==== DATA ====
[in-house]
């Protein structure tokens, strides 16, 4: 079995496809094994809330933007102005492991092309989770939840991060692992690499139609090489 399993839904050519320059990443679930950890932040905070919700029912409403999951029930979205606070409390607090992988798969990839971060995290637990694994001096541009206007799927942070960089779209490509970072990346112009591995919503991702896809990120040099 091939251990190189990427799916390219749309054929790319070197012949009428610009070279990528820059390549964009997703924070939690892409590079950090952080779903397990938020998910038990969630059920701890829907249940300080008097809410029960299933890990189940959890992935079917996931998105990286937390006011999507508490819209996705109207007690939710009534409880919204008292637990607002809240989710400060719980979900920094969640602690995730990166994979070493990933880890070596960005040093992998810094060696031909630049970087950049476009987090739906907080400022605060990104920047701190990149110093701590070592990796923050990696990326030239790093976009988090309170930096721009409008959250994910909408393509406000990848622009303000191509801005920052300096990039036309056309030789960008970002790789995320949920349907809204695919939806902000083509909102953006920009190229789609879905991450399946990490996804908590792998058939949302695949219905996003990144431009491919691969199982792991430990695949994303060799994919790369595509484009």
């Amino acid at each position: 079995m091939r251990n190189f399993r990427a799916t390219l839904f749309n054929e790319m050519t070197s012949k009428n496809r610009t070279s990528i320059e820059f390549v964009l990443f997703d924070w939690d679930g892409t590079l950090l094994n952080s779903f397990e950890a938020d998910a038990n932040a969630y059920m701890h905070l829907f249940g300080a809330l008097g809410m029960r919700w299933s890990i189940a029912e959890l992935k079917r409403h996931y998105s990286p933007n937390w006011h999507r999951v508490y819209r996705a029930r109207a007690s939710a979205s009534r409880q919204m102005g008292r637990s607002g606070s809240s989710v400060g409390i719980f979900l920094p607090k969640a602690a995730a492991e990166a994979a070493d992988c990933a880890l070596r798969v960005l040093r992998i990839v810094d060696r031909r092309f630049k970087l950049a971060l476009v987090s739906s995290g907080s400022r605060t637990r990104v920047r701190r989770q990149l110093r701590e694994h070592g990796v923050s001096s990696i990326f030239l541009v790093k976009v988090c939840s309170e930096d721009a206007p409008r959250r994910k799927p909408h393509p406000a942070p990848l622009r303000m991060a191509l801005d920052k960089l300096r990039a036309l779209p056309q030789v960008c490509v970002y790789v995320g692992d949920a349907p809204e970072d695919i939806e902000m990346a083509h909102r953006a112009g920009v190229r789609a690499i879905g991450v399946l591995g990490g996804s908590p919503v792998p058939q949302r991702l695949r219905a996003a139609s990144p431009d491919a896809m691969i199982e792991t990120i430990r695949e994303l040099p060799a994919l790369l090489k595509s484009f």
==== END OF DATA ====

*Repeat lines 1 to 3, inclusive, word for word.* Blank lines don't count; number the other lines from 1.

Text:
[in-house]
């Protein structure tokens, strides 16, 4: 079995496809094994809330933007102005492991092309989770939840991060692992690499139609090489 399993839904050519320059990443679930950890932040905070919700029912409403999951029930979205606070409390607090992988798969990839971060995290637990694994001096541009206007799927942070960089779209490509970072990346112009591995919503991702896809990120040099 091939251990190189990427799916390219749309054929790319070197012949009428610009070279990528820059390549964009997703924070939690892409590079950090952080779903397990938020998910038990969630059920701890829907249940300080008097809410029960299933890990189940959890992935079917996931998105990286937390006011999507508490819209996705109207007690939710009534409880919204008292637990607002809240989710400060719980979900920094969640602690995730990166994979070493990933880890070596960005040093992998810094060696031909630049970087950049476009987090739906907080400022605060990104920047701190990149110093701590070592990796923050990696990326030239790093976009988090309170930096721009409008959250994910909408393509406000990848622009303000191509801005920052300096990039036309056309030789960008970002790789995320949920349907809204695919939806902000083509909102953006920009190229789609879905991450399946990490996804908590792998058939949302695949219905996003990144431009491919691969199982792991430990695949994303060799994919790369595509484009």
């Amino acid at each position: 079995m091939r251990n190189f399993r990427a799916t390219l839904f749309n054929e790319m050519t070197s012949k009428n496809r610009t070279s990528i320059e820059f390549v964009l990443f997703d924070w939690d679930g892409t590079l950090l094994n952080s779903f397990e950890a938020d998910a038990n932040a969630y059920m701890h905070l829907f249940g300080a809330l008097g809410m029960r919700w299933s890990i189940a029912e959890l992935k079917r409403h996931y998105s990286p933007n937390w006011h999507r999951v508490y819209r996705a029930r109207a007690s939710a979205s009534r409880q919204m102005g008292r637990s607002g606070s809240s989710v400060g409390i719980f979900l920094p607090k969640a602690a995730a492991e990166a994979a070493d992988c990933a880890l070596r798969v960005l040093r992998i990839v810094d060696r031909r092309f630049k970087l950049a971060l476009v987090s739906s995290g907080s400022r605060t637990r990104v920047r701190r989770q990149l110093r701590e694994h070592g990796v923050s001096s990696i990326f030239l541009v790093k976009v988090c939840s309170e930096d721009a206007p409008r959250r994910k799927p909408h393509p406000a942070p990848l622009r303000m991060a191509l801005d920052k960089l300096r990039a036309l779209p056309q030789v960008c490509v970002y790789v995320g692992d949920a349907p809204e970072d695919i939806e902000m990346a083509h909102r953006a112009g920009v190229r789609a690499i879905g991450v399946l591995g990490g996804s908590p919503v792998p058939q949302r991702l695949r219905a996003a139609s990144p431009d491919a896809m691969i199982e792991t990120i430990r695949e994303l040099p060799a994919l790369l090489k595509s484009f």